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22 September 2017, 08:17
The sole surviving landing craft from the beaches of Normandy will be the centrepiece of Portsmouth's revamped D-Day Museum.
The tank carrying ship will be restored and go on display there, thanks to £4.7 million of lottery funding.
Due to reopen in 2018 following a complete refurbishment, the D-Day Museum offers a much more in-depth narrative on the events that took place in 'Operation Overlord' on 6 June 1944 and looks specifically at the Royal Navy and how its crews coped on that day.
Over 800 LCTs with the capacity to carry 10 tanks or equivalent armoured vehicles were involved in 'Operation Neptune', the naval element of 'Overlord'. The largest amphibious operation in history, it involved 7,000 ships and craft disgorging 160,000 soldiers on the beaches of Normandy. LCT 7074 is believed to be one of only 10 survivors from this extraordinary fleet.
Sir Peter Luff, Chair of the Heritage Lottery Fund (HLF), said:
"The importance of the Normandy landings is very well understood, but as the years pass it becomes harder for people to appreciate just how much technological innovation they demanded. Without the development of the Landing Craft Tank earlier in the Second World War, it is difficult to see how D-Day - a hugely ambitious amphibious operation - could have succeeded.
"Now, once LCT 7074 has been restored to her original appearance, thanks to the National Lottery, the stories of those she carried on 'Operation Neptune' can be brought vividly to life.
"It's fitting that National Lottery money is enabling the National Museum of the Royal Navy to work with surviving veterans to record and share their memories of this genuinely historic operation in time for the 75th anniversary in 2019."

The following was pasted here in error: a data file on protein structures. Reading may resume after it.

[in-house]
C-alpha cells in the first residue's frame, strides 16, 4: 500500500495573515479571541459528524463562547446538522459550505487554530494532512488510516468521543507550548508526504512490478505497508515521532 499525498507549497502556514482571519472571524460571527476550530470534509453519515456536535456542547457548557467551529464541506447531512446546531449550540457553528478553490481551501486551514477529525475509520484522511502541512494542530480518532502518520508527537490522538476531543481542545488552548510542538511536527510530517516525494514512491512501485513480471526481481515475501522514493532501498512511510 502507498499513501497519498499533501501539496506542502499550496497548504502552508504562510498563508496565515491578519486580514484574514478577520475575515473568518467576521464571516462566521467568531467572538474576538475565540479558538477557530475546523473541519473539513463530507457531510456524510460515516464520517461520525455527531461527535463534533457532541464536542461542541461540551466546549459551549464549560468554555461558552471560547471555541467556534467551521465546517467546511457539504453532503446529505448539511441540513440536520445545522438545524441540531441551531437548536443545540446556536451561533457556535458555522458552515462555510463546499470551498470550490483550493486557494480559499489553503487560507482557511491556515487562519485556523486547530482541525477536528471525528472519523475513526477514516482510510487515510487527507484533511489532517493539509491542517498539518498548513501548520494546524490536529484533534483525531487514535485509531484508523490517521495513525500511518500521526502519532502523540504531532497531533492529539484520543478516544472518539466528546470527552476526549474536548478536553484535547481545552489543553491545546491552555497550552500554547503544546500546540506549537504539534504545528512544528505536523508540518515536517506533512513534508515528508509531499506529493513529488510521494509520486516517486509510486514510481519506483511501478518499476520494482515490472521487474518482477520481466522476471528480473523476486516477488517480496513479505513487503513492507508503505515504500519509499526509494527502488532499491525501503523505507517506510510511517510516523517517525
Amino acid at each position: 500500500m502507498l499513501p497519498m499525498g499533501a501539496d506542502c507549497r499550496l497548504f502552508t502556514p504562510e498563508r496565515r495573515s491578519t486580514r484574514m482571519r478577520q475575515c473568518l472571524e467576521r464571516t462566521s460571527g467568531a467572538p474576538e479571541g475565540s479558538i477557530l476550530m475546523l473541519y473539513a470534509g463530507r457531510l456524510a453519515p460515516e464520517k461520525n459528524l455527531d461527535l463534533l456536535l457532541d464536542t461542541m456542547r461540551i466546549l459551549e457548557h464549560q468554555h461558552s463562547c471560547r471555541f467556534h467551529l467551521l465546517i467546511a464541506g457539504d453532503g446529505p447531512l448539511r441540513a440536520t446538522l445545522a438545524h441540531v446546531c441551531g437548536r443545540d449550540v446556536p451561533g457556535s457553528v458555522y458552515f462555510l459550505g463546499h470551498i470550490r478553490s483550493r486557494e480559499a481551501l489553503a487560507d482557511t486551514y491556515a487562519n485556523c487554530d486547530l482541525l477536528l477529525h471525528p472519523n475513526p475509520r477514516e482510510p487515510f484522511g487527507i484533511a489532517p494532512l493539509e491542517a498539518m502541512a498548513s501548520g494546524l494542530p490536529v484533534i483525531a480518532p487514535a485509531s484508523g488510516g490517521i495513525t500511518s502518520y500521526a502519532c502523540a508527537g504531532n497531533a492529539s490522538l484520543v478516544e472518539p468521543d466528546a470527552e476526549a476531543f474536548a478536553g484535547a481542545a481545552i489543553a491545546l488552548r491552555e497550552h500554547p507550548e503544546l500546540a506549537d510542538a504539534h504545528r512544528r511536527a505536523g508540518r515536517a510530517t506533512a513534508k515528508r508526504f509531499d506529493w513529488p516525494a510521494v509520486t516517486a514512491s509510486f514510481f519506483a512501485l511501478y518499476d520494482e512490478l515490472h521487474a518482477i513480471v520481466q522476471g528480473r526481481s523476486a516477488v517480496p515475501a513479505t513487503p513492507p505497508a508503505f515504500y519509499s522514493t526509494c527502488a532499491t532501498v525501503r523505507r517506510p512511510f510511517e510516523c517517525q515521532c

Nick Hewitt, Head of Exhibitions and Collections at The National Museum of the Royal Navy, said:
"We are incredibly grateful to The National Lottery for its support in securing a sustainable future for this exceptional survivor, completing the conservation that began with salvage in 2014, and showcasing her outside and alongside the new D-Day Museum, our project partner.
"This puts 7074 in the city's heart, engaging a potential 4.5 million annual users of Southsea Common with the story of the ship and her people; it puts her D-Day story - which uniquely links sea and land - in context for museum visitors and ensures she survives for future generations."
LCT 7074 will be taken apart and re-assembled so it can be properly catalogued. Conservation work will be undertaken on its hull, superstructure and interior spaces which weigh in at 350 tons. The D-Day Museum's two tanks will also go through a similar process and be displayed on the tank deck of the LCT. Helping expert conservators with this work will be 40 volunteer and two apprentices.
Cllr Linda Symes, Cabinet Member for Culture, Leisure and Sport AT Portsmouth City Council said:
"This is great news for the D-Day museum, which is due to reopen following its transformation next year. Having this landing craft on display will help to bring the personal stories of D-Day to life in the new exhibition and we're grateful to the National Lottery for making this possible."